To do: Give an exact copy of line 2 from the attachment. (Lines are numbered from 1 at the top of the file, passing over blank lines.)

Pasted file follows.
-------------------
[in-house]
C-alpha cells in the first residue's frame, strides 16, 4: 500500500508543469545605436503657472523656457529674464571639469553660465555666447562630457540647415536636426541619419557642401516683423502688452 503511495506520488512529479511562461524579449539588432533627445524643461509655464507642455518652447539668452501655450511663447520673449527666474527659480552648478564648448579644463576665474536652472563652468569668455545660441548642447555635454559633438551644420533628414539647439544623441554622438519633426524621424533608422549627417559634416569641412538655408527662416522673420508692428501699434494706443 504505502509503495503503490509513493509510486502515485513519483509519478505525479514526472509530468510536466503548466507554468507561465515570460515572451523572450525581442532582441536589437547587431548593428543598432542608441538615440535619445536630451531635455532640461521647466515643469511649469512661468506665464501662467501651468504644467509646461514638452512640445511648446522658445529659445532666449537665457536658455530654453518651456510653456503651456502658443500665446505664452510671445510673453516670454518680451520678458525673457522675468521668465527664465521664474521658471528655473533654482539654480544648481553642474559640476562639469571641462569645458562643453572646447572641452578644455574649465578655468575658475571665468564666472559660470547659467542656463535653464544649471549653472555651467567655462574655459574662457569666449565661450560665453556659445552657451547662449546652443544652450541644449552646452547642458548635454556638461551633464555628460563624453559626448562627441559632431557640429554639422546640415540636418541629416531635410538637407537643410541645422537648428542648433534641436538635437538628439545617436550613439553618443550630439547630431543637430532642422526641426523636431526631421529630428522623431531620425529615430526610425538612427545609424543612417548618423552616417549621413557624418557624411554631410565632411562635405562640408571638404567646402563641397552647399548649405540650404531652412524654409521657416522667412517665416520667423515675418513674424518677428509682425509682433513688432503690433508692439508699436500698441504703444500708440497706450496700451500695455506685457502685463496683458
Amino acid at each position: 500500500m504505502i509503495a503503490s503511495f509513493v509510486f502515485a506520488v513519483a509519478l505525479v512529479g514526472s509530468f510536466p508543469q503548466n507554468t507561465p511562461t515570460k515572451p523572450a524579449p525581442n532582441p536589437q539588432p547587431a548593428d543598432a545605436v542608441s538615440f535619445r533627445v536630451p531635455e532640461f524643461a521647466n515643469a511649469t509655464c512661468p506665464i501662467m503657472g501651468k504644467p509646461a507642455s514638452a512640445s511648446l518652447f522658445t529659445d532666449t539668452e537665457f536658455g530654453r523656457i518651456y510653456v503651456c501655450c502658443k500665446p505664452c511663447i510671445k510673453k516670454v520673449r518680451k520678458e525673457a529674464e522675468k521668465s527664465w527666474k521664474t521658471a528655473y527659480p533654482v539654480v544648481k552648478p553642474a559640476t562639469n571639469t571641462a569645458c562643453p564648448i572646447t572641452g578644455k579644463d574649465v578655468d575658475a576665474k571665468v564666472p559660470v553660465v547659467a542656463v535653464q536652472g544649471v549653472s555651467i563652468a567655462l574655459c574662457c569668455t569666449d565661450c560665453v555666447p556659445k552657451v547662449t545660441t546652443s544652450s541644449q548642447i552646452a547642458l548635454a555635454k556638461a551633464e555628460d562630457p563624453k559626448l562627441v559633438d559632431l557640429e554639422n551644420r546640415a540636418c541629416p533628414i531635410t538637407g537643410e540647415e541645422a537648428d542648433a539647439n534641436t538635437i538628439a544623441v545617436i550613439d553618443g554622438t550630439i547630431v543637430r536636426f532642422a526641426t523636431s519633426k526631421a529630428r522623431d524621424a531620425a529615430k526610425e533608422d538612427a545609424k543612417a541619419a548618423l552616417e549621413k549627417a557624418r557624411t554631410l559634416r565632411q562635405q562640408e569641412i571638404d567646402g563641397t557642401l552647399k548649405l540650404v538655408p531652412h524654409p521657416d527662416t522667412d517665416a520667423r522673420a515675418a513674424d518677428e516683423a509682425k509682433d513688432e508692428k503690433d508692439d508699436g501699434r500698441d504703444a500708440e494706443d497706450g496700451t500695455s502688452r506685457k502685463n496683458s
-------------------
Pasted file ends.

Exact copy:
C-alpha cells in the first residue's frame, strides 16, 4: 500500500508543469545605436503657472523656457529674464571639469553660465555666447562630457540647415536636426541619419557642401516683423502688452 503511495506520488512529479511562461524579449539588432533627445524643461509655464507642455518652447539668452501655450511663447520673449527666474527659480552648478564648448579644463576665474536652472563652468569668455545660441548642447555635454559633438551644420533628414539647439544623441554622438519633426524621424533608422549627417559634416569641412538655408527662416522673420508692428501699434494706443 504505502509503495503503490509513493509510486502515485513519483509519478505525479514526472509530468510536466503548466507554468507561465515570460515572451523572450525581442532582441536589437547587431548593428543598432542608441538615440535619445536630451531635455532640461521647466515643469511649469512661468506665464501662467501651468504644467509646461514638452512640445511648446522658445529659445532666449537665457536658455530654453518651456510653456503651456502658443500665446505664452510671445510673453516670454518680451520678458525673457522675468521668465527664465521664474521658471528655473533654482539654480544648481553642474559640476562639469571641462569645458562643453572646447572641452578644455574649465578655468575658475571665468564666472559660470547659467542656463535653464544649471549653472555651467567655462574655459574662457569666449565661450560665453556659445552657451547662449546652443544652450541644449552646452547642458548635454556638461551633464555628460563624453559626448562627441559632431557640429554639422546640415540636418541629416531635410538637407537643410541645422537648428542648433534641436538635437538628439545617436550613439553618443550630439547630431543637430532642422526641426523636431526631421529630428522623431531620425529615430526610425538612427545609424543612417548618423552616417549621413557624418557624411554631410565632411562635405562640408571638404567646402563641397552647399548649405540650404531652412524654409521657416522667412517665416520667423515675418513674424518677428509682425509682433513688432503690433508692439508699436500698441504703444500708440497706450496700451500695455506685457502685463496683458